“When Louis Vuitton did a collection three years ago with Masaai fabric we jerked to attention. The crux being we had the fabric for as long as the mind can wander but we only pounced on its wonder when the West okayed it. That applies to African print too as worn by fashion-forward Gwen Stefani, earthy Solange and her superstar sister Beyonce.” By Carol Odero for Daily Nation
The most common question I get asked almost everyday is “What is African Fashion?” Continue reading What is African Fashion Anyways?
In 1978, Chinua Achebe wrote an essay entitled “An Image of Africa.” This essay was also published in “Hopes and Impediments,” one of my favorite books of all time written by Professor Achebe. In the year 2015, this essay is still worth revisiting and frankly because the opinions shared by Achebe still lives on till today. In the essay, Achebe critiqued Joseph Conrad’s Heart of Darkness, in which he projects the image of Africa as “the other world, the antithesis of Europe and therefore of civilization, a place where man’s vaunted intelligence and refinement are finally mocked by triumphant bestiality.” Continue reading An Image of Africa Worth Revisiting for African Fashion
It’s the weekend, the day dedicated to all the beautiful African Fashion Queens out there representing our culture in seriously stunning traditional attires. As always, I really love my Nigerian culture and in my bid to portray it positively, here are my African Fashion Queens of the Week, thanks to the Nigerian Wedding instagram feeds. These images are of authentic African women and yes we really have some strikingly beautiful brides in Nigeria. Continue reading Top 6 African Fashion Queens of the Week
I wrote this piece for African Luxury Magazine that I forgot to share. Since I want to become the first self-proclaimed voice of African fashion it is only right that I share my reasons for supporting fashion and style from Africa. I hope you enjoy reading…
Continue reading Why I started supporting African Fashion
If there is one industry that I think abhors straight talk is our fashion and style from Africa. No one tells the truth to shame the devil. I used the opening image with this beautiful lady and her piercing eyes to illustrate my point by looking straight at anyone who cares to hear. We need more straight talkers or opinions from people who really care about African fashion. Continue reading How to encourage straight talk with African Fashion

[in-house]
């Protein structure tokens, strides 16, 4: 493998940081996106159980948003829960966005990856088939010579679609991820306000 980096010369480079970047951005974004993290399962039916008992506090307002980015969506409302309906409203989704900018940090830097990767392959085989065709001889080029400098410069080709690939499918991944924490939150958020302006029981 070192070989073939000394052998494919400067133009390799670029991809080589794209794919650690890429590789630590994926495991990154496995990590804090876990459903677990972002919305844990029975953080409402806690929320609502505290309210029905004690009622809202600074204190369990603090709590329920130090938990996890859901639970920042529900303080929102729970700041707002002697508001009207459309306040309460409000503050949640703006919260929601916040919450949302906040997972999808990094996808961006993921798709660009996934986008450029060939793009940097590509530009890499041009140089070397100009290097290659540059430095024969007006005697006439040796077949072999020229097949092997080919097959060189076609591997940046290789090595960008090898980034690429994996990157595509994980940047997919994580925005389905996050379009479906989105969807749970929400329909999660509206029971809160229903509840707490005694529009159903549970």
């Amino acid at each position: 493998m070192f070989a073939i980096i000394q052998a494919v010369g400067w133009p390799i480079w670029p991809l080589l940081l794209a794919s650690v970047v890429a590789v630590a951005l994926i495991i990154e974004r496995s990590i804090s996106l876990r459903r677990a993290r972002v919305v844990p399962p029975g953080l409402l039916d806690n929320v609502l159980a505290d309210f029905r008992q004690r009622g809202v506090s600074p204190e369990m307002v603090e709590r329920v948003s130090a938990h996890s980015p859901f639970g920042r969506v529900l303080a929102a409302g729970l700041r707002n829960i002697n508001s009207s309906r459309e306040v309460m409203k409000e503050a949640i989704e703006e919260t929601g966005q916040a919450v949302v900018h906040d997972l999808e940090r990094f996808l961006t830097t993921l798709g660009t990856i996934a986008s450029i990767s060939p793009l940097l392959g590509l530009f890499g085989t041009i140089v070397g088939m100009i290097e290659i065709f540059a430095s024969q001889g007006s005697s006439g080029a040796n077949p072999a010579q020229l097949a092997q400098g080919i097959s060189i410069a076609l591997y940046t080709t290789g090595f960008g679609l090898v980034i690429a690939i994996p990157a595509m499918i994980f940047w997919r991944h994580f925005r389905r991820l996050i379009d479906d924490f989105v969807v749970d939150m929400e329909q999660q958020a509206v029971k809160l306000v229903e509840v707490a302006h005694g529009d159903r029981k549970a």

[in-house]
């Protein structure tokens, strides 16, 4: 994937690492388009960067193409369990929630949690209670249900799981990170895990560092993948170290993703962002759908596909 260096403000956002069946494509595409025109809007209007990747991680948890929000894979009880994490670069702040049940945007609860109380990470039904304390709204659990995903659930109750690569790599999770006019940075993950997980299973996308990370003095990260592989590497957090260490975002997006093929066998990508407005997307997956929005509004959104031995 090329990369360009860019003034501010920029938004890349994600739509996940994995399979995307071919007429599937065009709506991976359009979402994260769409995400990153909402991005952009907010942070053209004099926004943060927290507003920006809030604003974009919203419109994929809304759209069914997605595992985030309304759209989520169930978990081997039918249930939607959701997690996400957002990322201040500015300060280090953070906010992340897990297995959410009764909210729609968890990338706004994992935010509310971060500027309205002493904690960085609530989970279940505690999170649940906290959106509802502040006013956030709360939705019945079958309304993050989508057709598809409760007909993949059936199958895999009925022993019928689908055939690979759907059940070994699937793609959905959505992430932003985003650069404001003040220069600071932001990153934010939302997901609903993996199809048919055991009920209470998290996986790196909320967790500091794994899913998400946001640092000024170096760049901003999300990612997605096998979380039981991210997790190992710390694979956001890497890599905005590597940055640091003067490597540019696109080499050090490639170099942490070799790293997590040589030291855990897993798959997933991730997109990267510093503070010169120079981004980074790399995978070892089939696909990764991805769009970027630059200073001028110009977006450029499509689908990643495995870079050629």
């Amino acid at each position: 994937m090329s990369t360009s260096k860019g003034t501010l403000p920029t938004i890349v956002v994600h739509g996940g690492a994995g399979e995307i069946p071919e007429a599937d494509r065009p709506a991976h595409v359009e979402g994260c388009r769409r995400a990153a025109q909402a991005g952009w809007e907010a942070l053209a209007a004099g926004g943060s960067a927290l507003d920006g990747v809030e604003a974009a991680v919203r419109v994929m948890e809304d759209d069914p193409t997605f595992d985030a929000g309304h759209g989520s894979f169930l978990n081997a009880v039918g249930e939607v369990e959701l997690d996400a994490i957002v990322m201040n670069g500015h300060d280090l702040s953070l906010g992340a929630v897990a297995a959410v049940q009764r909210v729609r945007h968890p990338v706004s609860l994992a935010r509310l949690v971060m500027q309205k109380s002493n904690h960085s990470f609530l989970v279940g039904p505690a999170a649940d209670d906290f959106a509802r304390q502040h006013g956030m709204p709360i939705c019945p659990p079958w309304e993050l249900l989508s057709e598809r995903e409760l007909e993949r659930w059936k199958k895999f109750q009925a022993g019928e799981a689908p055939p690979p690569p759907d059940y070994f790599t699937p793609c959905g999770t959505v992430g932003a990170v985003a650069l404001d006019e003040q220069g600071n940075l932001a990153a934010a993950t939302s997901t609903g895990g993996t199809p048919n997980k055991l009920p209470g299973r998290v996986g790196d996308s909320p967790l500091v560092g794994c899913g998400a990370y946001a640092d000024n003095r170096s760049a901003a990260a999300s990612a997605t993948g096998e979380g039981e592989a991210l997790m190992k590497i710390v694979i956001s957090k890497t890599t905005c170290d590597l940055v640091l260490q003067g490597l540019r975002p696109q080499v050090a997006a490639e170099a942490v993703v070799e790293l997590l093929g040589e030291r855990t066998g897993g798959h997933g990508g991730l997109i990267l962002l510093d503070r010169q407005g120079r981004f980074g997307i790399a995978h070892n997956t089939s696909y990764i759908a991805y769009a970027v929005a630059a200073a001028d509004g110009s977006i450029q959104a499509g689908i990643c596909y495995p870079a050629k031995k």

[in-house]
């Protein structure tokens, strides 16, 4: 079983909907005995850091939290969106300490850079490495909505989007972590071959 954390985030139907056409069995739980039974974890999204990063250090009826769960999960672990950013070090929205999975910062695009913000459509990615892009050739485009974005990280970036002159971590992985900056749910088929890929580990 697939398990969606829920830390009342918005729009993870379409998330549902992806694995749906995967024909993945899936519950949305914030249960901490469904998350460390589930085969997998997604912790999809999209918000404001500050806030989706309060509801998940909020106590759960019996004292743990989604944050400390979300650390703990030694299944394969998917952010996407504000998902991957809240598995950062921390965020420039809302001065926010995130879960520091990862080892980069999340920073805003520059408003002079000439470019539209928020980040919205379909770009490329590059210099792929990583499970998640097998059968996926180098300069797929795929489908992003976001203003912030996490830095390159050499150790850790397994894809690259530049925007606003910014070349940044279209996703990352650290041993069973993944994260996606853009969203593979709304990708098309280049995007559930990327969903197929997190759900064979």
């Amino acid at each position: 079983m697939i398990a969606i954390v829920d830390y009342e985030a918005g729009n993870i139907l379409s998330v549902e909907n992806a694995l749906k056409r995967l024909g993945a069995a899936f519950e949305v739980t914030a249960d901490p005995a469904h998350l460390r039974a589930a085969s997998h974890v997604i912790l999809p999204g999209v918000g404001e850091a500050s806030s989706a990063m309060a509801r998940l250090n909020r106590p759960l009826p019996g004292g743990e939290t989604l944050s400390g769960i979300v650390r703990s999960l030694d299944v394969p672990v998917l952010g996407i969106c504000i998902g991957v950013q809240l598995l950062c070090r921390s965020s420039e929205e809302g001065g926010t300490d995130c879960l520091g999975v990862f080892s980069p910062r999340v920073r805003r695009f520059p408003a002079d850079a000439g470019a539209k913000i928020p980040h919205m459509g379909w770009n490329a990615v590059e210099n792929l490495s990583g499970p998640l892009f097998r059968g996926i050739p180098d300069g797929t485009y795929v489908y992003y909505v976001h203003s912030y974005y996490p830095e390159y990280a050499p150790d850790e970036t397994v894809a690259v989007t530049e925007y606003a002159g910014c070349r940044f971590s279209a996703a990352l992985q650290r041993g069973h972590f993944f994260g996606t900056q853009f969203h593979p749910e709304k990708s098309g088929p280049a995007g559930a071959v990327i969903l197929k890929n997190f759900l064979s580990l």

About two weeks ago, I wrote a post about how Aurora James of Brother Vellies is promoting Made in Africa. I came across a post about her on Racked and the truth is she is not just promoting Made in Africa, she is redefining what Made in Africa really means. Nevermind that Aurora herself is effortlessly cool, captivatingly interesting and the kind of woman that catches your eye with her cool composure, according Nicola Fumo who got a rare glimspe of her for Racked.com, to me, she is the epitome of fashion and style from Africa and the kicker is that she is not even from Africa. Yes, she does not carry fashion from Africa the same way others do and she is excelling better than others who think African fashion belongs to them and them only. Aurora James has managed to set up a planet-friendly supply chain in Africa while getting nominated for the CFDA/Vogue Fashion Fund. Continue reading Meet Aurora James, the woman redefining “Made in Africa”
My question for the day, would you buy or sell used African fashion? Not the type you see at bend down and select or tokumbo clothes, pants and dresses at usual spots out there. This question is for all those ankara’s or woodins, or lace, or velvet or whatever other material you may have in your closet that you are sure you will not wear any time soon. I know that you may have see some of bellanaija’s asoebi-bella edition (see here), I know people are not wearing these clothes twice, thanks now to social media. I also ask this question because, well it’s just something to think about giving all the asoebi’s that maybe lurking in your closet, you know the ones that cost you a arm and a leg, the one you know that you will never ever wear no matter what. The ones that you won’t mind selling if the price is right. Continue reading Would you buy or sell used African Fashion?